Using sql update statement instead of cursor

I've seen too many instances where a cursor can be simply rewritten as an update statement.

I was working at a client site where one of their process calls a stored procedure that uses a cursor do some updates.  That stored procedure would run over the weekend to update about 2000 records and bog down the production SQL (You'd think I was joking).  We re-write the stored procedure.  Granted, the update itself is about 50 lines with 5 tables, subqueries, and left outer joins, but we got the stored procedure to perform the exact updates in 35 seconds.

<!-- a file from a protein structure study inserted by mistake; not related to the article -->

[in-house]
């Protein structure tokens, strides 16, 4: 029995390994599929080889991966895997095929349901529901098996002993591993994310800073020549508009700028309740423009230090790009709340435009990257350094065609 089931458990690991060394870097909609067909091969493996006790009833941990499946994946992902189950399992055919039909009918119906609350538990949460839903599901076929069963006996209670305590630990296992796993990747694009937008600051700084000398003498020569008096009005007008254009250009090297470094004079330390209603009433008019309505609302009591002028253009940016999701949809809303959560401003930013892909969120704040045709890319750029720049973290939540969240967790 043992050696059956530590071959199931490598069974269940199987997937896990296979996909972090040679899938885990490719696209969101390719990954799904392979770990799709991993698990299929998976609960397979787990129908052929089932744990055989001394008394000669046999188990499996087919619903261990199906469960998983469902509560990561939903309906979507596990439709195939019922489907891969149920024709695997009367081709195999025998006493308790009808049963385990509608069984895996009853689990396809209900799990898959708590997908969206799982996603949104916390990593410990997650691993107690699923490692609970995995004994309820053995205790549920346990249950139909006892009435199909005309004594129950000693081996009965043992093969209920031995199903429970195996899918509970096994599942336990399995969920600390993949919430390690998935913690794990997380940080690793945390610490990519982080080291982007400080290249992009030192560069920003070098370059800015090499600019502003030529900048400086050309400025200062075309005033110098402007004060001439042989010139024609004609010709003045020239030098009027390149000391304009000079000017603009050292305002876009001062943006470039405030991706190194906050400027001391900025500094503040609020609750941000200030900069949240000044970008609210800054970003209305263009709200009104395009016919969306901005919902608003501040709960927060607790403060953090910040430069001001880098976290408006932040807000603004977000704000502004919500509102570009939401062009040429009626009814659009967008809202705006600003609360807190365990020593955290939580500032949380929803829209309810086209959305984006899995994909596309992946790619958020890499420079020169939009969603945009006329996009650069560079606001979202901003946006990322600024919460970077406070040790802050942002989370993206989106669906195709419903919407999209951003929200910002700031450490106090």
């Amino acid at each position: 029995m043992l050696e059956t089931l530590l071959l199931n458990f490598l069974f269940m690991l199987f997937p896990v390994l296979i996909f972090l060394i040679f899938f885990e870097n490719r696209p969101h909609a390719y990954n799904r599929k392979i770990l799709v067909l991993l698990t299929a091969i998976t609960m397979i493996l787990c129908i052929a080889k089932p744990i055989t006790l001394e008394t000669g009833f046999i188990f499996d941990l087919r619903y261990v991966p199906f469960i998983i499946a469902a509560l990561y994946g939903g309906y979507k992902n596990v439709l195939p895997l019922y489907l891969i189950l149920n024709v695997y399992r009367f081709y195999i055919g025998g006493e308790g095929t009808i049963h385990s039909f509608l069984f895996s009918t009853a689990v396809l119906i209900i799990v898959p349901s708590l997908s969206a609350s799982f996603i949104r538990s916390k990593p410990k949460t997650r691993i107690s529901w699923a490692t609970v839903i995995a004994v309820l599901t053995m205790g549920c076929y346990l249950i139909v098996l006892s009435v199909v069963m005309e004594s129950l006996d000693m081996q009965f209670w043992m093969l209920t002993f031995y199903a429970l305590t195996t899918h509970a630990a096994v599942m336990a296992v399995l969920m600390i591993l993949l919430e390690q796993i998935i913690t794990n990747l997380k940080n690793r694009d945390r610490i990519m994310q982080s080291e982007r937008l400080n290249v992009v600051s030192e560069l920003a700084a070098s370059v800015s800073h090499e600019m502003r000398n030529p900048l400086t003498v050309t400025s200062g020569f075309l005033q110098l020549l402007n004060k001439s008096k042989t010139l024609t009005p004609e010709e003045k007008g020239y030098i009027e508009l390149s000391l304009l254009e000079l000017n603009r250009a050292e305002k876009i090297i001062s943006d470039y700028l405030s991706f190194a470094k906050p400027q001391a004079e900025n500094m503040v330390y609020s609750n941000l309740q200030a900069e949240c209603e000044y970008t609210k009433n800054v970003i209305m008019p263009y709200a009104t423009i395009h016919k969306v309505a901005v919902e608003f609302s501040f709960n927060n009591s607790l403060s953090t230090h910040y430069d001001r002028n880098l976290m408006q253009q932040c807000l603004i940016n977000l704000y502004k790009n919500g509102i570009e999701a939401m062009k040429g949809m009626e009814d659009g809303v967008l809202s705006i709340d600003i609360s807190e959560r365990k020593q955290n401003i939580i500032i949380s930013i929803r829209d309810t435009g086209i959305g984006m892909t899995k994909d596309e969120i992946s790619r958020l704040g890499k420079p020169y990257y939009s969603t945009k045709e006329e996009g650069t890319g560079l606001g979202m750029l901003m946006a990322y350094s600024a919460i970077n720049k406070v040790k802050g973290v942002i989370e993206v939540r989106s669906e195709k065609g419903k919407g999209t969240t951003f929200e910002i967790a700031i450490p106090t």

A performance improvement of how many percent?  I don't even know how to compare.

This link only shows you how to update 1 table:  http://www.w3schools.com/sql/sql_update.asp 

You can find more detailed (and better) tutorial here: http://msdn.microsoft.com/en-us/library/aa260662(SQL.80).aspx

The following is a quick reference for myself. 

UPDATE table1

SET table1.field1 = table2.field2

FROM table1, table2, table3

WHERE xxx

Print | posted on Friday, September 11, 2009 10:36 AM

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